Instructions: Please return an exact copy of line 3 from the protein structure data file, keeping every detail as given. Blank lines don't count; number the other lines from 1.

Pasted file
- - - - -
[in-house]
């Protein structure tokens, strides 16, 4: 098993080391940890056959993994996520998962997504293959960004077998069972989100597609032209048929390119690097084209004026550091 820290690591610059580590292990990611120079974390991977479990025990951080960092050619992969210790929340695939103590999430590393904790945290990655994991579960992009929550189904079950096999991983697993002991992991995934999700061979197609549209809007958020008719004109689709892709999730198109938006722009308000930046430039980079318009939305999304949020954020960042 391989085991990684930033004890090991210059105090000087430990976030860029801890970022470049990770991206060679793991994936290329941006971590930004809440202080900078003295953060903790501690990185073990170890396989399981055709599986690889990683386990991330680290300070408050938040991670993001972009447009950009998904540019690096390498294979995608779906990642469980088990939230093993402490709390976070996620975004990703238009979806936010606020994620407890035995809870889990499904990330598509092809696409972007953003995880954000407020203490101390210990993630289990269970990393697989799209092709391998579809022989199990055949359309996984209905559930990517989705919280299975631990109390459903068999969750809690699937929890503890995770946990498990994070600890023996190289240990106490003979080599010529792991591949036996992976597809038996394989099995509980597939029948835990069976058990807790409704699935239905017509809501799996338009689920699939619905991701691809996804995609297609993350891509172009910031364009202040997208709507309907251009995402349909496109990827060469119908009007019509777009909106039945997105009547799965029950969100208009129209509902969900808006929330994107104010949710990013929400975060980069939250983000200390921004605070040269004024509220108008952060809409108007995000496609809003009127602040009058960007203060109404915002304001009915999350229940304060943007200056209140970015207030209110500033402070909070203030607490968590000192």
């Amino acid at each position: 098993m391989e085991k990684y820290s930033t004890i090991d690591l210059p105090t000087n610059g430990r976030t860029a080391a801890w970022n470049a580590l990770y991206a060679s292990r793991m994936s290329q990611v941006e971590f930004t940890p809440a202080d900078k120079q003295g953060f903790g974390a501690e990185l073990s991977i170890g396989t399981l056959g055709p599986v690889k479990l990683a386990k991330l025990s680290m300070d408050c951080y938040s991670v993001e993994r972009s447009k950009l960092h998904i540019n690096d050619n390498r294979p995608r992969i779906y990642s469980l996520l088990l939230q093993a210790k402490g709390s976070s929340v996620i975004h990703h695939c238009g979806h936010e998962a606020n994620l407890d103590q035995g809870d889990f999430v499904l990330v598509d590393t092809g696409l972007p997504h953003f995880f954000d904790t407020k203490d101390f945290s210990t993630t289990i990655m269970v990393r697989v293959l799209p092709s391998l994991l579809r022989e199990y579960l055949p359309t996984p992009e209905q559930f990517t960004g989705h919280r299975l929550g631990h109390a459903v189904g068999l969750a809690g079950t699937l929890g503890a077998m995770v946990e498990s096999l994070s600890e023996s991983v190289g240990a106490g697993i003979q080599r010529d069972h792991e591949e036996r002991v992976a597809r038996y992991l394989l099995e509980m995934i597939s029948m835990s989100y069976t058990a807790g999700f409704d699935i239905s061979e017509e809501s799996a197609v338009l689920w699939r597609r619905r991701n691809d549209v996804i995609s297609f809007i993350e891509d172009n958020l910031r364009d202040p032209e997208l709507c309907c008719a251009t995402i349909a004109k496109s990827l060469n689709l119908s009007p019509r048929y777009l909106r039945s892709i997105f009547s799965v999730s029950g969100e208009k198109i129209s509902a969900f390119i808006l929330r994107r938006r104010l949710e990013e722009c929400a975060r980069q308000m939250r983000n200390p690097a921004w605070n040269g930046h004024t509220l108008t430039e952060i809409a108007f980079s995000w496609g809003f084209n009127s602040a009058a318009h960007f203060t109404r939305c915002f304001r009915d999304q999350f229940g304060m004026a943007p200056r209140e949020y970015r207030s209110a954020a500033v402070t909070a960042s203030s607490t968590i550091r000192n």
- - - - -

């Amino acid at each position: 098993m391989e085991k990684y820290s930033t004890i090991d690591l210059p105090t000087n610059g430990r976030t860029a080391a801890w970022n470049a580590l990770y991206a060679s292990r793991m994936s290329q990611v941006e971590f930004t940890p809440a202080d900078k120079q003295g953060f903790g974390a501690e990185l073990s991977i170890g396989t399981l056959g055709p599986v690889k479990l990683a386990k991330l025990s680290m300070d408050c951080y938040s991670v993001e993994r972009s447009k950009l960092h998904i540019n690096d050619n390498r294979p995608r992969i779906y990642s469980l996520l088990l939230q093993a210790k402490g709390s976070s929340v996620i975004h990703h695939c238009g979806h936010e998962a606020n994620l407890d103590q035995g809870d889990f999430v499904l990330v598509d590393t092809g696409l972007p997504h953003f995880f954000d904790t407020k203490d101390f945290s210990t993630t289990i990655m269970v990393r697989v293959l799209p092709s391998l994991l579809r022989e199990y579960l055949p359309t996984p992009e209905q559930f990517t960004g989705h919280r299975l929550g631990h109390a459903v189904g068999l969750a809690g079950t699937l929890g503890a077998m995770v946990e498990s096999l994070s600890e023996s991983v190289g240990a106490g697993i003979q080599r010529d069972h792991e591949e036996r002991v992976a597809r038996y992991l394989l099995e509980m995934i597939s029948m835990s989100y069976t058990a807790g999700f409704d699935i239905s061979e017509e809501s799996a197609v338009l689920w699939r597609r619905r991701n691809d549209v996804i995609s297609f809007i993350e891509d172009n958020l910031r364009d202040p032209e997208l709507c309907c008719a251009t995402i349909a004109k496109s990827l060469n689709l119908s009007p019509r048929y777009l909106r039945s892709i997105f009547s799965v999730s029950g969100e208009k198109i129209s509902a969900f390119i808006l929330r994107r938006r104010l949710e990013e722009c929400a975060r980069q308000m939250r983000n200390p690097a921004w605070n040269g930046h004024t509220l108008t430039e952060i809409a108007f980079s995000w496609g809003f084209n009127s602040a009058a318009h960007f203060t109404r939305c915002f304001r009915d999304q999350f229940g304060m004026a943007p200056r209140e949020y970015r207030s209110a954020a500033v402070t909070a960042s203030s607490t968590i550091r000192n």